It didn’t take.
It didn’t take.
God I forgot how punch-you-in-the-heart this episode was. Even the little fake ident the BBC guy whipped up made me sad.
Lots of people involved in the making of this episode livetweeted it – Matt Smith, Karen Gillan, Tony Curran, Bill Nighy and Richard Curtis (from Emma Freud’s account). They shared lots of great, funny stuff! And then some serious stuff. Honestly the whole thing reads like a joint interview when you put it together, so I DID put (a lot of it) together-(more…)
You know the one.
Honestly, whatever you think of the episode… WHAT A SCENE. Over five decades of Doctor Who history (Whostory?) packed into a few seconds. With the theme tune! I loved it to pieces.
So being me I’ve gone through it frame by frame to pick out everything that appeared. (This gets pretty long, as you may have expected, sorry)(more…)
Or should I say moments/concepts?
Modern-day Doctor Who is an endless font of horror for me. Has been since I was 15 and first started watching it. (Yes, I was a very wimpy 15-year-old, I know.) I look forward to one day terrorizing my own children with the following ten things:
Just look at this guy. He’s half skull, half tree, all terrifying. I do not like twisty things and the Crooked Man is VERY twisty! What even is he? I don’t think we ever found out, unless it was mentioned in a book somewhere.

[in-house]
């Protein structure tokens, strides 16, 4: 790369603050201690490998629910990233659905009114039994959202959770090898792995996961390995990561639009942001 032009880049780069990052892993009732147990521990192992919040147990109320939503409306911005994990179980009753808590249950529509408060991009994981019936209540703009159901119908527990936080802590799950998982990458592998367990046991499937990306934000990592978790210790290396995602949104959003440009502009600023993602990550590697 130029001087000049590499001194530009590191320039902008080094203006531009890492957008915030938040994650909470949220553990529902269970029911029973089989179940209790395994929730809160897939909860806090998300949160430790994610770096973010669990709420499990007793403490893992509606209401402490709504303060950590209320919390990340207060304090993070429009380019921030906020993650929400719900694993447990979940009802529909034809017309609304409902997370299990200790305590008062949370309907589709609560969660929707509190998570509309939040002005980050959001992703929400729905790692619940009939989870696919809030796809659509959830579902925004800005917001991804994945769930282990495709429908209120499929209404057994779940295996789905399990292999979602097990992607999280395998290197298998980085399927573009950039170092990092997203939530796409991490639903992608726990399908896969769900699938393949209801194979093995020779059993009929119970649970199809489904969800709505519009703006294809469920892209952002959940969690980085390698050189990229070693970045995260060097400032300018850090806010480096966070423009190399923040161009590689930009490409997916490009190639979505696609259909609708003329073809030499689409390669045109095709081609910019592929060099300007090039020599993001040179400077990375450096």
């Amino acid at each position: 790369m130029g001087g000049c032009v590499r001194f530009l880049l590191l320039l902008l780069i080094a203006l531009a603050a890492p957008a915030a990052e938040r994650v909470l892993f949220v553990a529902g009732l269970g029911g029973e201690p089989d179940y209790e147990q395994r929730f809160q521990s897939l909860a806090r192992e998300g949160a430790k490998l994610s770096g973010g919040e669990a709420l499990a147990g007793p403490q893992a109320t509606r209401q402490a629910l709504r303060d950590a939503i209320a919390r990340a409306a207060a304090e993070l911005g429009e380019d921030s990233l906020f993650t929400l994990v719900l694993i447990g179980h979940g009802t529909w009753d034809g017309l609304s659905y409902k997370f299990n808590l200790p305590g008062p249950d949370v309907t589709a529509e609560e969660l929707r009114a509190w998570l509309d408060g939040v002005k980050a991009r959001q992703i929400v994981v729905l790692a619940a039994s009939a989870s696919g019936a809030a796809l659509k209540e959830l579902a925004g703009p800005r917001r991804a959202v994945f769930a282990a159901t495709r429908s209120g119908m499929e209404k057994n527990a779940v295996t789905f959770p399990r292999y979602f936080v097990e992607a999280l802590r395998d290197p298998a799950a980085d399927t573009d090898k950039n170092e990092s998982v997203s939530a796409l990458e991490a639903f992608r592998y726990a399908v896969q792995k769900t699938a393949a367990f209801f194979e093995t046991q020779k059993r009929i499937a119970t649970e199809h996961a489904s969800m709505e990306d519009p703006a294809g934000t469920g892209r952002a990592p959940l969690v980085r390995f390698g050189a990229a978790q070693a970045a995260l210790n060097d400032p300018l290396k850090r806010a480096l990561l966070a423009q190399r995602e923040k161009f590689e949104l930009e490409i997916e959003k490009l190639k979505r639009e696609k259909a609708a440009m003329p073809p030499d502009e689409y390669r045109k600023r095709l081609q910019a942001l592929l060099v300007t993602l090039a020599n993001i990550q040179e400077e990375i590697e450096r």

The Crooked Man turns out to be benevolent, which is a good lesson in not judging by appearances. Still the Doctor says it best when it comes to him, “I am the Doctor and I… am afraid.” When he said that line in the season trailer, I remember people thought he was talking to the Daleks or Cybermen. Nope! Twisty dude.
A wee snippet of dialogue from the episode Dark Water:
CHANG: What I’m about to play you will change your life and not for the better. These are the three words which caused Doctor Skarosa to set up institutes, like this one, all over the world, to protect the dead. If you’d rather not hear these words, there’s still time
DOCTOR: Can you just hurry up, please, or I’ll hit you with my shoe.
VOICE [OC]: Don’t cremate me. Don’t cremate me!
CHANG: There is one simple, horrible possibility that has never occurred to anyone throughout human history.
VOICE [OC]: Don’t cremate me. Don’t cremate me!
CLARA: Don’t say it.
CHANG: The dead remain conscious. The dead are fully aware of everything that is happening to them.